Action Authorized Before Completion of NEPA Process: The rule change authorizes, “such activities, including, but not limited to, acquisition of interests in land” while the NEPA process is still ongoing. This is in direct conflict with the NEPA prohibition on “irreversible and irretrievable commitment of resources” prior to the completion of environmental review and public participation.

“Reasonable Alternatives”: The rule change has weakened the language around “reasonable alternatives,” removing the direction “to rigorously explore and objectively evaluate,” and the word “all.”

On July 29th 2020, a group of 17 environmental groups, largely based in North Carolina, South Carolina, and Virginia, filed a lawsuit against the CEQ and its Chair Mary Neumayr. Among other complaints, the lawsuit alleges that the government “cut corners” in enacting the regulation changes and that the CEQ removed the central provisions of NEPA.

For more information visit the Southern Environmental Law Center’s Website: Lawsuit: Government illegally “cut corners” to ram through NEPA changes.

Ultimately, these modifications, described by the CEQ as a “modernization”, significantly weaken the NEPA and as such should be of serious concern to all of us who care about the future health of our environment and natural resources.

Posted Mar 05, 2020
Comments due Mar 10 regarding changes to NEPA (National Environmental Policy Act) regulations

The federal Council on Environmental Quality (CEQ) is proposing to update its regulations for implementing the procedural provisions of the National Environmental Policy Act (NEPA). According to the federal CEQ, “This proposed rule would modernize and clarify the regulations to facilitate more efficient, effective, and timely NEPA reviews by Federal agencies in connection with proposals for agency action.”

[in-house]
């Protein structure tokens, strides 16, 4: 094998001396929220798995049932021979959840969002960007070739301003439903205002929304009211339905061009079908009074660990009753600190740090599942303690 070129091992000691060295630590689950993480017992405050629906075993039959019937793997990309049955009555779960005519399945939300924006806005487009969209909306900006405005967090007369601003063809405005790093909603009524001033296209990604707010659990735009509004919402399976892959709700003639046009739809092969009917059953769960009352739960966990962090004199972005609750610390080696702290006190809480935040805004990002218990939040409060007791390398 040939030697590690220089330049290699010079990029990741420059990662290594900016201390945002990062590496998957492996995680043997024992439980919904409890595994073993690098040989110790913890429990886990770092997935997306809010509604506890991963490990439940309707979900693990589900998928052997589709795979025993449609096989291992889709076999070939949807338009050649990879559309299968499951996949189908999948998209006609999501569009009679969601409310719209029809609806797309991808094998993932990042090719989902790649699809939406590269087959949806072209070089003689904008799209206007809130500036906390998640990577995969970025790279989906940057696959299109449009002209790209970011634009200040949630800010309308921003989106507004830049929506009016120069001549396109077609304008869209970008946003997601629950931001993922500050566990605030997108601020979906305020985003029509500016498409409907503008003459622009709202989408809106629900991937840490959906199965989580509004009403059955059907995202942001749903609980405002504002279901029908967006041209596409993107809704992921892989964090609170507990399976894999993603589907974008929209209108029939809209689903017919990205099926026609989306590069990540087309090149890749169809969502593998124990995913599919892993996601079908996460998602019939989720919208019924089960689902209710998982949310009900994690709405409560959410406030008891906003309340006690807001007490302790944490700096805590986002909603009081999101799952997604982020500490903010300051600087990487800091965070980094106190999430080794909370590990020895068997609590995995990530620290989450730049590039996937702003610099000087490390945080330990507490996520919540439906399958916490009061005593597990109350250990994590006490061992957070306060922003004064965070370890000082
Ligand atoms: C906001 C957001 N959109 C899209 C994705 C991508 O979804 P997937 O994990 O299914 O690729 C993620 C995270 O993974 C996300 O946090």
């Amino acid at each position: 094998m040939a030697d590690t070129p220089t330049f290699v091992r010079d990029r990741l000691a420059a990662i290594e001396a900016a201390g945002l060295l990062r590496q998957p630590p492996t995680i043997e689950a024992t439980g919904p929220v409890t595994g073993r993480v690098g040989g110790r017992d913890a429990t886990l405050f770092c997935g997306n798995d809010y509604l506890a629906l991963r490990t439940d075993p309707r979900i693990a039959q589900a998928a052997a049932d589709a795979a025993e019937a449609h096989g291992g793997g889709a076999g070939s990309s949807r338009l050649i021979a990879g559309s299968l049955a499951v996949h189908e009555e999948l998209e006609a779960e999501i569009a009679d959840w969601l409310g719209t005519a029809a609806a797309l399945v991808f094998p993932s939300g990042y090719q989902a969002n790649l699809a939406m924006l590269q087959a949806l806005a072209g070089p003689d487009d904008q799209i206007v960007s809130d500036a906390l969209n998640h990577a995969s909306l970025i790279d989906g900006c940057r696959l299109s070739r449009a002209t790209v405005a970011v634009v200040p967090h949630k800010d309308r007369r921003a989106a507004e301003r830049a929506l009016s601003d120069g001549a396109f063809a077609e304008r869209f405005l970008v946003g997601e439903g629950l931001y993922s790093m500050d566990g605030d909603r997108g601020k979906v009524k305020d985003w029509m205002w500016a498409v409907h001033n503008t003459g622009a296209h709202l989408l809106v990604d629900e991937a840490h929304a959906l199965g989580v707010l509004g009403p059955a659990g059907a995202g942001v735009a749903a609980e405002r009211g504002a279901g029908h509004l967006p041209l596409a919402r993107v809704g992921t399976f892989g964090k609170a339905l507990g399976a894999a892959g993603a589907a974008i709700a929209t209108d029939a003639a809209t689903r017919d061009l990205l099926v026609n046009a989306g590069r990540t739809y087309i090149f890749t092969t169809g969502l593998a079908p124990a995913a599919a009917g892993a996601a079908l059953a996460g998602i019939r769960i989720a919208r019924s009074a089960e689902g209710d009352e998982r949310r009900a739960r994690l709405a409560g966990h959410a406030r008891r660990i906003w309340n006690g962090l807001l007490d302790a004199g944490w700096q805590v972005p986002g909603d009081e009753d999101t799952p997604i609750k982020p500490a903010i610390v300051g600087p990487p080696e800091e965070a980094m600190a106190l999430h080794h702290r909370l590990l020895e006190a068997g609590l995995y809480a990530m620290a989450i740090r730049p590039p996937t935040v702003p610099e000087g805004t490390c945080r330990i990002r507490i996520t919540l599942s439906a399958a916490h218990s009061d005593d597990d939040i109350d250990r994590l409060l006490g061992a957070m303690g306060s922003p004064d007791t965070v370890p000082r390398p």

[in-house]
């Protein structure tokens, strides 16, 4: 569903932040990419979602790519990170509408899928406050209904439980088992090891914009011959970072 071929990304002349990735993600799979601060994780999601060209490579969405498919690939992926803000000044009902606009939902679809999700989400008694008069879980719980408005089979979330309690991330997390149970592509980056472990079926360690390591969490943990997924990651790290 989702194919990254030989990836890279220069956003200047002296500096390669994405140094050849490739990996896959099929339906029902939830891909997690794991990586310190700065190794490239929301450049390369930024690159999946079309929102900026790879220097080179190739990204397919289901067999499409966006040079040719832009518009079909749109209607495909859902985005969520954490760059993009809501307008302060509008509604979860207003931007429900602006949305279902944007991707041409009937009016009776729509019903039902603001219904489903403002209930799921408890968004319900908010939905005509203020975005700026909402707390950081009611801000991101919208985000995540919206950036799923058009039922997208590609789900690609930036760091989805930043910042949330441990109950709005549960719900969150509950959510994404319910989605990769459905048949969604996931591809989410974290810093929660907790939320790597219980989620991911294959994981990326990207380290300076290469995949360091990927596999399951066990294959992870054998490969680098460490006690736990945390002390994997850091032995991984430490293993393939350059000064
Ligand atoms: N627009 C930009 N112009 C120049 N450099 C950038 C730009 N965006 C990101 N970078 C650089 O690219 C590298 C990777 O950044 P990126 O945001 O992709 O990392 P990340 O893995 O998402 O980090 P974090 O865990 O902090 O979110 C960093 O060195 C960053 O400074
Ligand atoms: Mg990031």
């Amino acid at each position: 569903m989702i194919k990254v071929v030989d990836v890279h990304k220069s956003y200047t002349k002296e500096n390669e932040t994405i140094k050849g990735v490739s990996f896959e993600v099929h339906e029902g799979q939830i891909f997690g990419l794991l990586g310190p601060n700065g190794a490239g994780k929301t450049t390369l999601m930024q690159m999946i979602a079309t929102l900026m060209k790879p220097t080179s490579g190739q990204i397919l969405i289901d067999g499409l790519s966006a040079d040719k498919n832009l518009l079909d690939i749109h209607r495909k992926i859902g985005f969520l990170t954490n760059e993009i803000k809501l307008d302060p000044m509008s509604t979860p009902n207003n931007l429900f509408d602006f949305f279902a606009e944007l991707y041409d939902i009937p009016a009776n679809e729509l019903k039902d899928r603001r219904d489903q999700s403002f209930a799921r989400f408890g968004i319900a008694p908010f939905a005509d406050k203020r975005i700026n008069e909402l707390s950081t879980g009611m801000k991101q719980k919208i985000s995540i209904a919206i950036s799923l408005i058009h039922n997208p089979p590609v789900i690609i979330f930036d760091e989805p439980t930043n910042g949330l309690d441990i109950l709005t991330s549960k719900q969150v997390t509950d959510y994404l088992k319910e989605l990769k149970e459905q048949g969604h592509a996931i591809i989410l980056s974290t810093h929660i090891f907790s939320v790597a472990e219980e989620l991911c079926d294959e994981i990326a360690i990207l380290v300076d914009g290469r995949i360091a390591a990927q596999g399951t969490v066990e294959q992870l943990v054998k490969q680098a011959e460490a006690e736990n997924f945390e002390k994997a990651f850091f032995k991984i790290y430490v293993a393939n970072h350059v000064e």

However, our own Connecticut Council on Environmental Quality says:
” … the Draft Regulations are contrary to the original intent of NEPA and would result in measurable deterioration of Connecticut’s environment. If implemented, many of the proposed changes that are presented as efficiencies would, in fact, result in unnecessary delays and expense” (Mar 4, 2020 Comments on the Proposed Changes to NEPA)

We urge you to read Rivers Alliance’s comments, as well as the CT CEQ’s comments, then go to to investigate this issue further. When you are ready, click the “Comment Now!” button on that webpage.

Here are the federal CEQ’s instructions:
You may submit comments, identified by docket number CEQ-2019-0003, by any of the following methods:

  • Federal eRulemaking Portal: Follow the instructions for submitting comments.
  • Fax: 202-456-6546.
  • Mail: Council on Environmental Quality, 730 Jackson Place NW, Washington, DC 20503.

Instructions: All submissions received must include the agency name and docket number for this rulemaking. All comments received will be posted without change to, including any personal information provided. Do not submit electronically any information you consider to be private, Confidential Business Information (CBI), or other information whose disclosure is restricted by statute.

Docket: For access to the docket to read background documents or comments received, go to

Posted Aug 05, 2017
Comments Due Sep 27 to EPA on Saving the Waters of the U.S. Rule

The comment instruction webpage for this rule change is at: When you are ready to tell EPA and the Corps of Engineers to keep and enact the 2015 Rule, click the Comment Now button on that page. Be sure to identify yourself in the text box with your comment or you will be listed as anonymous. Please send a copy of your comments to our congressional delegation too.

In 2015, Rivers Alliance joined with many groups, individuals and government bodies across the state and nation and across party lines to support the creation of this Rule. The implementation of the Rule was blocked by a lawsuit by a few states dominated by powerful special-interest groups. Now, the new EPA administration under President Trump is trying to abandon the adoption of this Rule and regress permanently to regulations with weaker protection of our precious water resources.

River Network has a Clean Water Rule toolkit with talking points, social media and more.